Mapping the Georgian world: global power & maps in the reign of George III
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The Hanoverian British monarchy presided over a vast array of dominions spread across the globe, each presenting its own challenges to those who needed either to understand or to govern and exploit the different regions. Maps came to play a crucial role in confronting those challenges, transferring knowledge and opportunities across considerable distances, not least to those who never traversed them themselves. One such person was King George III – a monarch who, though in many respects defined in his reign by his relations with both North America and Europe, was unusual amongst his contemporary rulers in never leaving his own kingdom (and even England) at any point in his reign. Yet George had a keen interest in his dominions, and this found expression not least in his interest in maps, of which he became an avid collector and a patron to mapmakers.
Allan Ramsey: King George III in coronation robes (Wikipedia)
This panel brought together Peter Barber, the leading authority on George III’s map collection and former head of the Map Collection at the British Library, and Dr Max Edelson, a leading authority on the mapping of colonial America and a pioneer of its digital interpretation, to discuss the place of maps in the exercise of rule and authority in the eighteenth century.
These richly illustrated talks provided a fascinating opportunity to reflect on the significance of these often beautiful and intricate objects in shrinking distance and creating understanding in the age of Enlightenment.
Peter Barber: After studying at Sussex University and the London School of Economics in 1975 Peter Barber became a curator in the Department of Manuscripts at the British Library where, between 2001 and 2015, he was Head of Map Collections. He has written extensively on a wide range of aspects of the history of pre-modern maps, particularly on medieval mappae mundi, the map collections of the British Library, English maps in the sixteenth century, and maps at European courts between 1500 and 1800, especially at the courts of King Henry VIII, Queen Elizabeth I, and King George III. He has curated or acted as consultant to numerous exhibitions both in the UK and abroad and has acted as consultant to and appeared in several radio and television documentaries. Since 2015 he has been a visiting professor in the Department of History, King’s College London, and is a member of the academic steering committee of the Georgian Papers Programme. In 2012 he was appointed an OBE for services to cartography and topography.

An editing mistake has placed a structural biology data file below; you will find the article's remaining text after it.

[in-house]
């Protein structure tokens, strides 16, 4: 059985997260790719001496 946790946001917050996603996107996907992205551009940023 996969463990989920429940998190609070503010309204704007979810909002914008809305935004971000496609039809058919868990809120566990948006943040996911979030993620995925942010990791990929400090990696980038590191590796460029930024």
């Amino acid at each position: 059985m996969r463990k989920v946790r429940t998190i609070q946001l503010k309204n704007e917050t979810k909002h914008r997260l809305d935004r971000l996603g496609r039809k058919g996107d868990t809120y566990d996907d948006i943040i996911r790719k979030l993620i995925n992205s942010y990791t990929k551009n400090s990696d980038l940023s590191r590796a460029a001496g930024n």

Max Edelson is Associate Professor of History at the University of Virginia, where he teaches the history of cartography, early America, and the Atlantic world. His prize-winning first book, Plantation Enterprise in Colonial South Carolina (Harvard University Press, 2006), examined the relationship between planters and environment in the Carolina Lowcountry as the key to understanding this repressive, prosperous society and its distinctive economic culture. His new book, The New Map of Empire: How Britain Imagined America before Independence (Harvard University Press, 2017), describes how Great Britain attempted to take command of North America and the West Indies in the generation before the American Revolution. He is co-director of the UVA-ICJS Early American Seminar at Monticello and creator of MapScholar, a digital visualization platform purpose-built for map history research and display
Chair: Professor Arthur Burns is academic director of the Georgian Papers Programme at King’s College London, where he is professor of Modern British History. In this role he is coordinating a range of academic support for this major digitization project, building on his long involvement in digital history and interest in a variety of aspects of the late Hanoverian history of Britain. He recently appeared in the BBC2 documentary The Genius of the Mad King which documented the early stages of the project.
Commentator: Max Edling. A native of Sweden, he did his undergraduate studies at Lund University before taking an MPhil at the University of Dublin, and PhDs in history and political science from Cambridge and Stockholm Universities. He was awarded the Docent degree by Uppsala University in 2012. Before joining King’s in 2012 Edling taught at Uppsala and Loughborough Universities, and he has been visiting professor at Cornell and Stanford. His research focuses on the American founding and the creation of the American state. His most recent project was an investigation of the fiscal system and public finances in the United States from the American Revolution to the aftermath of the Civil War, with a focus on the funding of war and territorial expansion. Dr Edling is currently working on a short book on the origins of the US Constitution. A complementary study challenges the idea of the United States as the first liberal nation by investigating the composite or imperial structure of the early American polity.